We just had a 2 week vacation in Western Australia. We found a house in the woods and went glamping by the lake. We hiked most days, tried mountain biking, visited a farm and hung out at our rental homes.
Our first stop was Denmark, a coastal town near Albany. We found a 3 storey house in the woods. It was an old house that was very well kept and comfortable. The furnishing wasn’t fanciful. They were basic yet functional. It was not too long ago that I had begun to appreciate the charm of a comfortable old home and the effort required to upkeep it. It’s a bit like being married for 50 years.
The Australian cockatoos were regular visitors to the house and one of the highlights of our stay there was the daily bird feeds. There were the pink and the green ones. They were so pretty and friendly! We could actually feed them directly from our hands.
The fireplace was another attraction where the boys spent many hours figuring out how to set up a good fire. From collecting twigs, leaves, branches to setting up a tinder nest and carefully kindling the fire.
Our second stop was at Cowaramup, a quaint little town 12 km north of Margaret River. We rented a good looking tent next to the lake. No, we didn’t set up the tent. It was all set up when we arrived and we had all the comfort of a home! It had a bathroom, 2 beds, 2 sofa chairs, coffee table, dining table and a small kitchenette. I felt so pampered and was embarrassed to call ourselves campers.
My elder son enjoyed hanging out by the the lake with a book while my younger boy spent most of his time playing with his new friends (a pair of siblings). They were into butterfly hunting and told him that they could catch 2 butterflies a day.
So while my boy introduced them to ‘spearfishing’, they taught him how to hunt for butterflies. He came back with a glass jar lined with sand, rocks and bits of grass, a home ready for the butterflies.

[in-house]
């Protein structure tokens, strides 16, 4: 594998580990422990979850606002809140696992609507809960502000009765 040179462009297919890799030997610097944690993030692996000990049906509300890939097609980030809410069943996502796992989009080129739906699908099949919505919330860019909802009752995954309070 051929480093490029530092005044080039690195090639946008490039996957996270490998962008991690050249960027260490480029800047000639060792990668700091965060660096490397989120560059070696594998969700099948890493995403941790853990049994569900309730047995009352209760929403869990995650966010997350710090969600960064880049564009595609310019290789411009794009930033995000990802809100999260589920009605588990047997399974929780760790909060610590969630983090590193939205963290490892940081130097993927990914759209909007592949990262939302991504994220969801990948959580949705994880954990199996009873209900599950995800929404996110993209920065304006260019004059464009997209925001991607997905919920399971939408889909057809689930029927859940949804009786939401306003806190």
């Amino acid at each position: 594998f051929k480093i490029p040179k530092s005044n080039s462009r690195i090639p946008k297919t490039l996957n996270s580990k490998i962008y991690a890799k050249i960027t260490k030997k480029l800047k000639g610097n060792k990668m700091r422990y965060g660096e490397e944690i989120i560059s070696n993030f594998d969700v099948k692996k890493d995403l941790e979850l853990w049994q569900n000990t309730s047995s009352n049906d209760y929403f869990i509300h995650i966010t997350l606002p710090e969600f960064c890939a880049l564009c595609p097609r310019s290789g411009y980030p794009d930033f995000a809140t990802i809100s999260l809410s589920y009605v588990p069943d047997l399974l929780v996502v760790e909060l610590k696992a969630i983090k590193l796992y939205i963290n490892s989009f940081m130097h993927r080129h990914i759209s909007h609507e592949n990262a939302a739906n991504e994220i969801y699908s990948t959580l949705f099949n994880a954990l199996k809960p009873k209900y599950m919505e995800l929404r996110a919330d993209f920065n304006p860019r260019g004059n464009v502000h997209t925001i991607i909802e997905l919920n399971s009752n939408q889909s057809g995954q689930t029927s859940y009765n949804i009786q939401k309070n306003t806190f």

Then they got together to build a ‘house’. They were probably planning to build one big enough for themselves but realised it was too difficult to find branches and twigs as tall as them. They made a mini one instead.
Shortly after we became parents, we discovered that the best kind of family vacation would be to park ourselves somewhere surrounded by hiking trails (if it’s summer) or ski slopes (if it’s winter). It’s a little embarrassing to share our travel itineraries which usually revolves around hikes, skis and supermarkets!
We hardly eat out and we cook our meals most of the time.
During this trip, the boys learned to cook rice and steam vegetables using a microwave because that was all we had in our tent. We don’t have a microwave at home so they were quite impressed that they could cook a proper meal using the microwave.
With a communal BBQ hot plate, we cooked fried rice, stir fried spinach, chicken, and grilled steaks, pork chops and sausages. We had quite a spread.
While I find it stressful to cook in an unfamiliar kitchen, my husband relishes the challenge of it. He is the ‘adventurous closet cook’. I guess being outdoors and being surrounded by trees made it even more fun!
While I complained about not being able to take a break from cooking even when we were on holiday, I realised that such moments were part of our holiday experience.
I like the warm and fuzzy feeling of being together in a foreign land. Experiences that brought us closer and filled up our memory jars.
For good or bad, these are the experiences that we have gone through together and the boys would probably grow up remembering that holidays are supposed to be like that – camp out, hike/ski and cook improvised meals.